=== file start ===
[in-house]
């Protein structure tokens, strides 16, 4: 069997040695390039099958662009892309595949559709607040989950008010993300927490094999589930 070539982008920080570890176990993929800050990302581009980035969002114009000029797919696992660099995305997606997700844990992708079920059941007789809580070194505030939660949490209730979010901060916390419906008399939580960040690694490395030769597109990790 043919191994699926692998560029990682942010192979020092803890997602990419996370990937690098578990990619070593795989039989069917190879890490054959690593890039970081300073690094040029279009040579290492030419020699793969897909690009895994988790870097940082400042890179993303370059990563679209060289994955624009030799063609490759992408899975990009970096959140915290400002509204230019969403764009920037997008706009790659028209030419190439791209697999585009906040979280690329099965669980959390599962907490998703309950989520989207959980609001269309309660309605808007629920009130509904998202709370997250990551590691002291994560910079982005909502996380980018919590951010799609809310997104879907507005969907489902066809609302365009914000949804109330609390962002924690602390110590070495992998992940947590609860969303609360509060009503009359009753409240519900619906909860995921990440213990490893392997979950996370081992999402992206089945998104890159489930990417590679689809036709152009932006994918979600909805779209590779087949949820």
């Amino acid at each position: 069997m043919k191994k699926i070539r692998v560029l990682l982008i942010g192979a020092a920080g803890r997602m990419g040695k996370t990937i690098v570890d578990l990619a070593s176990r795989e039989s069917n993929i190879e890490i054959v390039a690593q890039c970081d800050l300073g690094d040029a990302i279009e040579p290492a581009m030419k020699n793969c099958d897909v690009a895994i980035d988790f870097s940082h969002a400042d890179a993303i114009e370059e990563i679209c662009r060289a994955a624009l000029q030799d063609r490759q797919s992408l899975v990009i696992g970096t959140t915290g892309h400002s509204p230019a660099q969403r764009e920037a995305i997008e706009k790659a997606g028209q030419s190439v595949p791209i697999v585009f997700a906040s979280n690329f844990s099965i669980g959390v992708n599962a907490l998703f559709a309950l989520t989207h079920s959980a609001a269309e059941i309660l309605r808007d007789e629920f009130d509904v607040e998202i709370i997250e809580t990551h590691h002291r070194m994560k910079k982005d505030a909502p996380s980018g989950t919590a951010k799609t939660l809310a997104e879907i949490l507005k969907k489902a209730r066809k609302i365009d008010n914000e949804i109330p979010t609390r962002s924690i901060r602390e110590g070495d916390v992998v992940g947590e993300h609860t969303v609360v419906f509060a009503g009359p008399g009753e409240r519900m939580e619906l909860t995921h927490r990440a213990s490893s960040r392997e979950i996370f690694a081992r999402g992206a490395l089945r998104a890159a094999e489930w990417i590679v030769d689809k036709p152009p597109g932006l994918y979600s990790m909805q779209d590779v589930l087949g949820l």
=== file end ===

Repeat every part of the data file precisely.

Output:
[in-house]
């Protein structure tokens, strides 16, 4: 069997040695390039099958662009892309595949559709607040989950008010993300927490094999589930 070539982008920080570890176990993929800050990302581009980035969002114009000029797919696992660099995305997606997700844990992708079920059941007789809580070194505030939660949490209730979010901060916390419906008399939580960040690694490395030769597109990790 043919191994699926692998560029990682942010192979020092803890997602990419996370990937690098578990990619070593795989039989069917190879890490054959690593890039970081300073690094040029279009040579290492030419020699793969897909690009895994988790870097940082400042890179993303370059990563679209060289994955624009030799063609490759992408899975990009970096959140915290400002509204230019969403764009920037997008706009790659028209030419190439791209697999585009906040979280690329099965669980959390599962907490998703309950989520989207959980609001269309309660309605808007629920009130509904998202709370997250990551590691002291994560910079982005909502996380980018919590951010799609809310997104879907507005969907489902066809609302365009914000949804109330609390962002924690602390110590070495992998992940947590609860969303609360509060009503009359009753409240519900619906909860995921990440213990490893392997979950996370081992999402992206089945998104890159489930990417590679689809036709152009932006994918979600909805779209590779087949949820």
């Amino acid at each position: 069997m043919k191994k699926i070539r692998v560029l990682l982008i942010g192979a020092a920080g803890r997602m990419g040695k996370t990937i690098v570890d578990l990619a070593s176990r795989e039989s069917n993929i190879e890490i054959v390039a690593q890039c970081d800050l300073g690094d040029a990302i279009e040579p290492a581009m030419k020699n793969c099958d897909v690009a895994i980035d988790f870097s940082h969002a400042d890179a993303i114009e370059e990563i679209c662009r060289a994955a624009l000029q030799d063609r490759q797919s992408l899975v990009i696992g970096t959140t915290g892309h400002s509204p230019a660099q969403r764009e920037a995305i997008e706009k790659a997606g028209q030419s190439v595949p791209i697999v585009f997700a906040s979280n690329f844990s099965i669980g959390v992708n599962a907490l998703f559709a309950l989520t989207h079920s959980a609001a269309e059941i309660l309605r808007d007789e629920f009130d509904v607040e998202i709370i997250e809580t990551h590691h002291r070194m994560k910079k982005d505030a909502p996380s980018g989950t919590a951010k799609t939660l809310a997104e879907i949490l507005k969907k489902a209730r066809k609302i365009d008010n914000e949804i109330p979010t609390r962002s924690i901060r602390e110590g070495d916390v992998v992940g947590e993300h609860t969303v609360v419906f509060a009503g009359p008399g009753e409240r519900m939580e619906l909860t995921h927490r990440a213990s490893s960040r392997e979950i996370f690694a081992r999402g992206a490395l089945r998104a890159a094999e489930w990417i590679v030769d689809k036709p152009p597109g932006l994918y979600s990790m909805q779209d590779v589930l087949g949820l």